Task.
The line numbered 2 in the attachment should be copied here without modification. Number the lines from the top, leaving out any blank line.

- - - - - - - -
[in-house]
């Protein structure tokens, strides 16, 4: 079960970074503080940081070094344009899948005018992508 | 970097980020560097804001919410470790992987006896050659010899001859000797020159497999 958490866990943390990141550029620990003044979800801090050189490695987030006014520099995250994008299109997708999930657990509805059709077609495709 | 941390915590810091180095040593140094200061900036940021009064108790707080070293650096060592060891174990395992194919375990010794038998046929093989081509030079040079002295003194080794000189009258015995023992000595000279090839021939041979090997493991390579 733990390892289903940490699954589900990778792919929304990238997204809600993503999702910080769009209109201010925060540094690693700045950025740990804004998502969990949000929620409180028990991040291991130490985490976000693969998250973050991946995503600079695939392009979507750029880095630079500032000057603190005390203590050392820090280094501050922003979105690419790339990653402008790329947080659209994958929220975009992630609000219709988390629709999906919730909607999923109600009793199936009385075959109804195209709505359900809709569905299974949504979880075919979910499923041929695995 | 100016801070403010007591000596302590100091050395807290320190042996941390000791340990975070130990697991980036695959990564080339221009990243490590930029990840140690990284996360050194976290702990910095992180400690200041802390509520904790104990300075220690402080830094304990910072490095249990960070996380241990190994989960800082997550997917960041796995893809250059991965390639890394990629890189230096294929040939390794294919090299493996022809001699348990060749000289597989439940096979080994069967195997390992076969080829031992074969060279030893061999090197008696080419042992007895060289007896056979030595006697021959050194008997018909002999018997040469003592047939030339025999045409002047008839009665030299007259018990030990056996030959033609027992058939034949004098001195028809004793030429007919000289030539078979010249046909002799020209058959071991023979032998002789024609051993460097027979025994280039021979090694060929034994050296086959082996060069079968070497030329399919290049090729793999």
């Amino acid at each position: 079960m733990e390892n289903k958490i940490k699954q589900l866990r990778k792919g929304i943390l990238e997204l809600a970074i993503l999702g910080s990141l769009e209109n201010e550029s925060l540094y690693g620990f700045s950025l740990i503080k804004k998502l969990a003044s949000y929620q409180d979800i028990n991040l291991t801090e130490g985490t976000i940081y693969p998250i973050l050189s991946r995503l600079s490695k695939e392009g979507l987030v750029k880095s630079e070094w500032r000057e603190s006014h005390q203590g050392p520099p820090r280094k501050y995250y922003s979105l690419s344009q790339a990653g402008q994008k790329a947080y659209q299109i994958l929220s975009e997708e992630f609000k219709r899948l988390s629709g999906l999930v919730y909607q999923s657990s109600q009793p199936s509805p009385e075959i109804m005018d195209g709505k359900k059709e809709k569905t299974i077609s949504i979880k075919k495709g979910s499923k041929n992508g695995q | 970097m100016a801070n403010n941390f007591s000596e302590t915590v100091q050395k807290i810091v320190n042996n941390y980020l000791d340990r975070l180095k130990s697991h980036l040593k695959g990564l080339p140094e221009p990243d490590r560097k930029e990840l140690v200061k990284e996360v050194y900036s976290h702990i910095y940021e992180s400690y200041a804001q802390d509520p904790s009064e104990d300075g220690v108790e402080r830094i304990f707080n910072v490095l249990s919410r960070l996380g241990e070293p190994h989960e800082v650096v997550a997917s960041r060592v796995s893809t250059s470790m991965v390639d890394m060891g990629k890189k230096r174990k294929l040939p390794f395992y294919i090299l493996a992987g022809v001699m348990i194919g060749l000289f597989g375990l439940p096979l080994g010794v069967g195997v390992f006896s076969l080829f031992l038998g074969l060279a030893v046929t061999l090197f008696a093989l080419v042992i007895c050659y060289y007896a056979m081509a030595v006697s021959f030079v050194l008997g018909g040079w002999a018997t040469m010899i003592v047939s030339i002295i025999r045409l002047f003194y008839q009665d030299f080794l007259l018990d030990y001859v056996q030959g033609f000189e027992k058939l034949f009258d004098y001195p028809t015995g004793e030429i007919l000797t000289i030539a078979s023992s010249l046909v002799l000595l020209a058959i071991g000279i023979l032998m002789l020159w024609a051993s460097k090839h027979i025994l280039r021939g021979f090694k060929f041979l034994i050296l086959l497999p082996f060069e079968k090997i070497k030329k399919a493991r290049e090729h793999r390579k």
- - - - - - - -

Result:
């Protein structure tokens, strides 16, 4: 079960970074503080940081070094344009899948005018992508 | 970097980020560097804001919410470790992987006896050659010899001859000797020159497999 958490866990943390990141550029620990003044979800801090050189490695987030006014520099995250994008299109997708999930657990509805059709077609495709 | 941390915590810091180095040593140094200061900036940021009064108790707080070293650096060592060891174990395992194919375990010794038998046929093989081509030079040079002295003194080794000189009258015995023992000595000279090839021939041979090997493991390579 733990390892289903940490699954589900990778792919929304990238997204809600993503999702910080769009209109201010925060540094690693700045950025740990804004998502969990949000929620409180028990991040291991130490985490976000693969998250973050991946995503600079695939392009979507750029880095630079500032000057603190005390203590050392820090280094501050922003979105690419790339990653402008790329947080659209994958929220975009992630609000219709988390629709999906919730909607999923109600009793199936009385075959109804195209709505359900809709569905299974949504979880075919979910499923041929695995 | 100016801070403010007591000596302590100091050395807290320190042996941390000791340990975070130990697991980036695959990564080339221009990243490590930029990840140690990284996360050194976290702990910095992180400690200041802390509520904790104990300075220690402080830094304990910072490095249990960070996380241990190994989960800082997550997917960041796995893809250059991965390639890394990629890189230096294929040939390794294919090299493996022809001699348990060749000289597989439940096979080994069967195997390992076969080829031992074969060279030893061999090197008696080419042992007895060289007896056979030595006697021959050194008997018909002999018997040469003592047939030339025999045409002047008839009665030299007259018990030990056996030959033609027992058939034949004098001195028809004793030429007919000289030539078979010249046909002799020209058959071991023979032998002789024609051993460097027979025994280039021979090694060929034994050296086959082996060069079968070497030329399919290049090729793999």